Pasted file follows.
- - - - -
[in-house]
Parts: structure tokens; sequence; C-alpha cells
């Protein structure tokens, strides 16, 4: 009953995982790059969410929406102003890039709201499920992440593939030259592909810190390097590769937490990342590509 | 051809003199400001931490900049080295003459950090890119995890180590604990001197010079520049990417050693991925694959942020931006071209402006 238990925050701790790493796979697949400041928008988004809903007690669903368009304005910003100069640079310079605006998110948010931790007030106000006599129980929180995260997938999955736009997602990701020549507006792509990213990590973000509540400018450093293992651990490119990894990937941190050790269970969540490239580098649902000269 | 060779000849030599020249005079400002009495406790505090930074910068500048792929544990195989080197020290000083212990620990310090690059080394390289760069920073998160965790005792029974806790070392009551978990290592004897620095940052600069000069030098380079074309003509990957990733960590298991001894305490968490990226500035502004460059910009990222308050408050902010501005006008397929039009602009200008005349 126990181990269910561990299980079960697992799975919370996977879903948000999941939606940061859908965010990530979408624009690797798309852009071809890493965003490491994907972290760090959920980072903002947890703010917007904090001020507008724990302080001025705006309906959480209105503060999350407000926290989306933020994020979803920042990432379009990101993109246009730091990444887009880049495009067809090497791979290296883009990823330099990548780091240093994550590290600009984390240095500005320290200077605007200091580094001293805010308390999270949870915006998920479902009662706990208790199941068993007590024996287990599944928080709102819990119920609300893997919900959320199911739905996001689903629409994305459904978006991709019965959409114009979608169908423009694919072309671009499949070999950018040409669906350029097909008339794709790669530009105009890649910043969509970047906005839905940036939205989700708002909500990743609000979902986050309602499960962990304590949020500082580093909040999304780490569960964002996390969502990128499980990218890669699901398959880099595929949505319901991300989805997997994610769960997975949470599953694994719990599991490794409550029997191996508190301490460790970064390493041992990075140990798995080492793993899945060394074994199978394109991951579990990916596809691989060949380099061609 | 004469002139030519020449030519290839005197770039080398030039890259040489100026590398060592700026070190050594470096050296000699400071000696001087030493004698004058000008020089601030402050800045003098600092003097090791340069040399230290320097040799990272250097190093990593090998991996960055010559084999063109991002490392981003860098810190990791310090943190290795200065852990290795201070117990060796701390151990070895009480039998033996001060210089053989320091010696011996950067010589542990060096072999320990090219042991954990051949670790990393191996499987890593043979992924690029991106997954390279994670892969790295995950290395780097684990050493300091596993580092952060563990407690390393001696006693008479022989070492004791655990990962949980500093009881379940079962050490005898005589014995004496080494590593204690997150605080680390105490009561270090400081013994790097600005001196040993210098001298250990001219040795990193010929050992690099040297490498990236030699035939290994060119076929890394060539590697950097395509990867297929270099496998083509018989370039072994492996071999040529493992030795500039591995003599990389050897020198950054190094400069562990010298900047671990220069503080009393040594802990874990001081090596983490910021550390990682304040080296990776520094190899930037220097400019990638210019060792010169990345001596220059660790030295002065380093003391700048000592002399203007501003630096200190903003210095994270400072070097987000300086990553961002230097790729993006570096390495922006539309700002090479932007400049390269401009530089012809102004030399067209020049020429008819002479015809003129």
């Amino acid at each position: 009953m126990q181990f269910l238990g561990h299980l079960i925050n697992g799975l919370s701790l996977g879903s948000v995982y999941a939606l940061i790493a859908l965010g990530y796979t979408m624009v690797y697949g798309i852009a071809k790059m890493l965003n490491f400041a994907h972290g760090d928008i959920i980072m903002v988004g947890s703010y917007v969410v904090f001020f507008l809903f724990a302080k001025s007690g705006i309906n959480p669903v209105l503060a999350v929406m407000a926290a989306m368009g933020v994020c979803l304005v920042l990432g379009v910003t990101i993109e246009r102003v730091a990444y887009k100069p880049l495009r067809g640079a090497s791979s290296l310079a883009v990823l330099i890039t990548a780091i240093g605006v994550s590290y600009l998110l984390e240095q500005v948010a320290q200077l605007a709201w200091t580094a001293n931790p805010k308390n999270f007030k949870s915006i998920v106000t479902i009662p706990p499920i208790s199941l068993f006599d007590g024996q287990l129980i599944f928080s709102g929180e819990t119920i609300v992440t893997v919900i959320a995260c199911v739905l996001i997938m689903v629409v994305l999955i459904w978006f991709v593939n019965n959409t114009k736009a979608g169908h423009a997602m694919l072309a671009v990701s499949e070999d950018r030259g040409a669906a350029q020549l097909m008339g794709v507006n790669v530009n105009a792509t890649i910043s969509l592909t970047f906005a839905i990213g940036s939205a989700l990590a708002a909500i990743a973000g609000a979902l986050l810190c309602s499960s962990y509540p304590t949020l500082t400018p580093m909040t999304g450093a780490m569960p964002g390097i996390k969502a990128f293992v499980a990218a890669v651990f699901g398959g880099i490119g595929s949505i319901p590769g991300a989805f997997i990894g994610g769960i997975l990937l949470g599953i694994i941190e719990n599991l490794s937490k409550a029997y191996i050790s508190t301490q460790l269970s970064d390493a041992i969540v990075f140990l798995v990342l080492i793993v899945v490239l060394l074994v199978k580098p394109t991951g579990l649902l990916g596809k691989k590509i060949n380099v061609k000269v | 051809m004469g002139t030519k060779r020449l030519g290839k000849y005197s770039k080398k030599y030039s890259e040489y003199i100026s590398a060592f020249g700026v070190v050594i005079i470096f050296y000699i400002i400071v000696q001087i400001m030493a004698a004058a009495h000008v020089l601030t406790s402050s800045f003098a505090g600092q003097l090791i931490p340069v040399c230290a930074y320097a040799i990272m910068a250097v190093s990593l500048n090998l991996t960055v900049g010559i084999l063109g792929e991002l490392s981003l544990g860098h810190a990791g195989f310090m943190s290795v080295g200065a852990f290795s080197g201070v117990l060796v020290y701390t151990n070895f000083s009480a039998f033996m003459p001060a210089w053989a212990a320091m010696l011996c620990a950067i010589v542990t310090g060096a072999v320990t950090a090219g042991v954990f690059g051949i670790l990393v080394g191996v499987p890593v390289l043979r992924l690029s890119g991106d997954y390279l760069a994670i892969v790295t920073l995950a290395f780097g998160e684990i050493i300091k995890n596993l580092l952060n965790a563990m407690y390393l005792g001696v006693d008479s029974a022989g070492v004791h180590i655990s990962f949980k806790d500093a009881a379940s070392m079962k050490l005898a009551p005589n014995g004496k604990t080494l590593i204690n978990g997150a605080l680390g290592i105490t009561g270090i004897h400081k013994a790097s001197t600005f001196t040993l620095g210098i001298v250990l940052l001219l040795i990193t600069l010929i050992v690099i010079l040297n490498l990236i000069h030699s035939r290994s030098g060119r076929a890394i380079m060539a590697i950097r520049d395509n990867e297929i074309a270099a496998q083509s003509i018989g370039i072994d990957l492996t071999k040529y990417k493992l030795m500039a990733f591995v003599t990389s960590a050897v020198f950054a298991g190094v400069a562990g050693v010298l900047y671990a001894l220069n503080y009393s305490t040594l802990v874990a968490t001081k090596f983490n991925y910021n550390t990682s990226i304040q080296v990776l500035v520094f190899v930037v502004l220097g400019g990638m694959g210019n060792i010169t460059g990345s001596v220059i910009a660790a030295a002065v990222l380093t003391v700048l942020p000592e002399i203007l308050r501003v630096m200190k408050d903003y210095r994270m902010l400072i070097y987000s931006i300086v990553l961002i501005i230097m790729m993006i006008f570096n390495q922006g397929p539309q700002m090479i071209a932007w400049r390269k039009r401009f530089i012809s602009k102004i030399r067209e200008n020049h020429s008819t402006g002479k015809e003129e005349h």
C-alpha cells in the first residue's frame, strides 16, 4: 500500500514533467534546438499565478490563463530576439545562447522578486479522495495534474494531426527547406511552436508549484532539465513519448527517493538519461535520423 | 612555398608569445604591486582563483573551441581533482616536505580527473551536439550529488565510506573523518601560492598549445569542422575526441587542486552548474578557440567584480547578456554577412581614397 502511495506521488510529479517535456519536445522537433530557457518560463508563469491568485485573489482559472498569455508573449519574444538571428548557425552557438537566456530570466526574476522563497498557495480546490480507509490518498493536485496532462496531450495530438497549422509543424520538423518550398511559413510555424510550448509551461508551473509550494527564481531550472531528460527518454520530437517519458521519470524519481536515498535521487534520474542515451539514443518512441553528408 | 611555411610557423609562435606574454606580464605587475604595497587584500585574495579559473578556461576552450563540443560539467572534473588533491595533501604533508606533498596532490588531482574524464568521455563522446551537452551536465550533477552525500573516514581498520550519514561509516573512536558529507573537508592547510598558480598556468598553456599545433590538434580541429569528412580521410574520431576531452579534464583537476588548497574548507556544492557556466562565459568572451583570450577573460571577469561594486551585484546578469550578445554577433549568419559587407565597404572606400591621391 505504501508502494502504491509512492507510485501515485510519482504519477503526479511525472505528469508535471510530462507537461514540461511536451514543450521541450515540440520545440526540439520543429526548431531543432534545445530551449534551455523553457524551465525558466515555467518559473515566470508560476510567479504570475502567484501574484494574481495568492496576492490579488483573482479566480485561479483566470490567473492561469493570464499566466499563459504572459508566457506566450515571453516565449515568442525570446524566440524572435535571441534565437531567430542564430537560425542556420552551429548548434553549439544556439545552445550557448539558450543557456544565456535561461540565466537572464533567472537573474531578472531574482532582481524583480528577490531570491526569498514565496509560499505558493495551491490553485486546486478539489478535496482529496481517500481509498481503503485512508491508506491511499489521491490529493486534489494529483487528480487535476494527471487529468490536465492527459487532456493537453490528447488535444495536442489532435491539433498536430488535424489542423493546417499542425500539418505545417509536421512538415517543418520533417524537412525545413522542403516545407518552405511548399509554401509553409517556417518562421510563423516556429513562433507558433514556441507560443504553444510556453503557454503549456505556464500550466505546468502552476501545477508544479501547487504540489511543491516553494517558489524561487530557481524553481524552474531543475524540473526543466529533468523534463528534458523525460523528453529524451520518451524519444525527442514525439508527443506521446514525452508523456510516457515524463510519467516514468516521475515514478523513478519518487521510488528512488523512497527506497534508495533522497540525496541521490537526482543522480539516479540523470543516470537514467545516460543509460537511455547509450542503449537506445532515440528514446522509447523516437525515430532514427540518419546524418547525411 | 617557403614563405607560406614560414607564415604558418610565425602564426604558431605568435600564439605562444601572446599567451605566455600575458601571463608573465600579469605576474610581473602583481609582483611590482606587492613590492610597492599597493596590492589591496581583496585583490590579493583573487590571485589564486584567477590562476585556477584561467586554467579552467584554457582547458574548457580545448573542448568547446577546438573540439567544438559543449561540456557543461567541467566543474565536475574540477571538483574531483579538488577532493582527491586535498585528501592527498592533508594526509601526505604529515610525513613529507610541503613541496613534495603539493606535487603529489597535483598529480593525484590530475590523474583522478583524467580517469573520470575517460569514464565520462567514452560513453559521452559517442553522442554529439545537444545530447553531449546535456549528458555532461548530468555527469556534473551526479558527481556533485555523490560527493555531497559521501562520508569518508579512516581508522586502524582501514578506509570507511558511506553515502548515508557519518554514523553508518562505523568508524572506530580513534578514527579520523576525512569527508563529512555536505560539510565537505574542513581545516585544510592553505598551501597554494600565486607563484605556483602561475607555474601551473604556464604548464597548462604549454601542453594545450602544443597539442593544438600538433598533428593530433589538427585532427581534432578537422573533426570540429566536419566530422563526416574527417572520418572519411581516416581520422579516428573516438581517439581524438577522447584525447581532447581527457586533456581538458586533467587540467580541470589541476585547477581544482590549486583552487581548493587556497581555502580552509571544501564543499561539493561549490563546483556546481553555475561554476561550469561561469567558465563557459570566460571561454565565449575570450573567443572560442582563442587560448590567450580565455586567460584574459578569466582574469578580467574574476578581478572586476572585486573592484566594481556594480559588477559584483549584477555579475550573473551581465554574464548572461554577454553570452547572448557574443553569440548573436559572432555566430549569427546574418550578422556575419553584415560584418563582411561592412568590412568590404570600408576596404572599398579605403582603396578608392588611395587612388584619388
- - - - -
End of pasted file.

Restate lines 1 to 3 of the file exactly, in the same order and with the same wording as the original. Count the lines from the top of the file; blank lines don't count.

[in-house]
Parts: structure tokens; sequence; C-alpha cells
């Protein structure tokens, strides 16, 4: 009953995982790059969410929406102003890039709201499920992440593939030259592909810190390097590769937490990342590509 | 051809003199400001931490900049080295003459950090890119995890180590604990001197010079520049990417050693991925694959942020931006071209402006 238990925050701790790493796979697949400041928008988004809903007690669903368009304005910003100069640079310079605006998110948010931790007030106000006599129980929180995260997938999955736009997602990701020549507006792509990213990590973000509540400018450093293992651990490119990894990937941190050790269970969540490239580098649902000269 | 060779000849030599020249005079400002009495406790505090930074910068500048792929544990195989080197020290000083212990620990310090690059080394390289760069920073998160965790005792029974806790070392009551978990290592004897620095940052600069000069030098380079074309003509990957990733960590298991001894305490968490990226500035502004460059910009990222308050408050902010501005006008397929039009602009200008005349 126990181990269910561990299980079960697992799975919370996977879903948000999941939606940061859908965010990530979408624009690797798309852009071809890493965003490491994907972290760090959920980072903002947890703010917007904090001020507008724990302080001025705006309906959480209105503060999350407000926290989306933020994020979803920042990432379009990101993109246009730091990444887009880049495009067809090497791979290296883009990823330099990548780091240093994550590290600009984390240095500005320290200077605007200091580094001293805010308390999270949870915006998920479902009662706990208790199941068993007590024996287990599944928080709102819990119920609300893997919900959320199911739905996001689903629409994305459904978006991709019965959409114009979608169908423009694919072309671009499949070999950018040409669906350029097909008339794709790669530009105009890649910043969509970047906005839905940036939205989700708002909500990743609000979902986050309602499960962990304590949020500082580093909040999304780490569960964002996390969502990128499980990218890669699901398959880099595929949505319901991300989805997997994610769960997975949470599953694994719990599991490794409550029997191996508190301490460790970064390493041992990075140990798995080492793993899945060394074994199978394109991951579990990916596809691989060949380099061609 | 004469002139030519020449030519290839005197770039080398030039890259040489100026590398060592700026070190050594470096050296000699400071000696001087030493004698004058000008020089601030402050800045003098600092003097090791340069040399230290320097040799990272250097190093990593090998991996960055010559084999063109991002490392981003860098810190990791310090943190290795200065852990290795201070117990060796701390151990070895009480039998033996001060210089053989320091010696011996950067010589542990060096072999320990090219042991954990051949670790990393191996499987890593043979992924690029991106997954390279994670892969790295995950290395780097684990050493300091596993580092952060563990407690390393001696006693008479022989070492004791655990990962949980500093009881379940079962050490005898005589014995004496080494590593204690997150605080680390105490009561270090400081013994790097600005001196040993210098001298250990001219040795990193010929050992690099040297490498990236030699035939290994060119076929890394060539590697950097395509990867297929270099496998083509018989370039072994492996071999040529493992030795500039591995003599990389050897020198950054190094400069562990010298900047671990220069503080009393040594802990874990001081090596983490910021550390990682304040080296990776520094190899930037220097400019990638210019060792010169990345001596220059660790030295002065380093003391700048000592002399203007501003630096200190903003210095994270400072070097987000300086990553961002230097790729993006570096390495922006539309700002090479932007400049390269401009530089012809102004030399067209020049020429008819002479015809003129």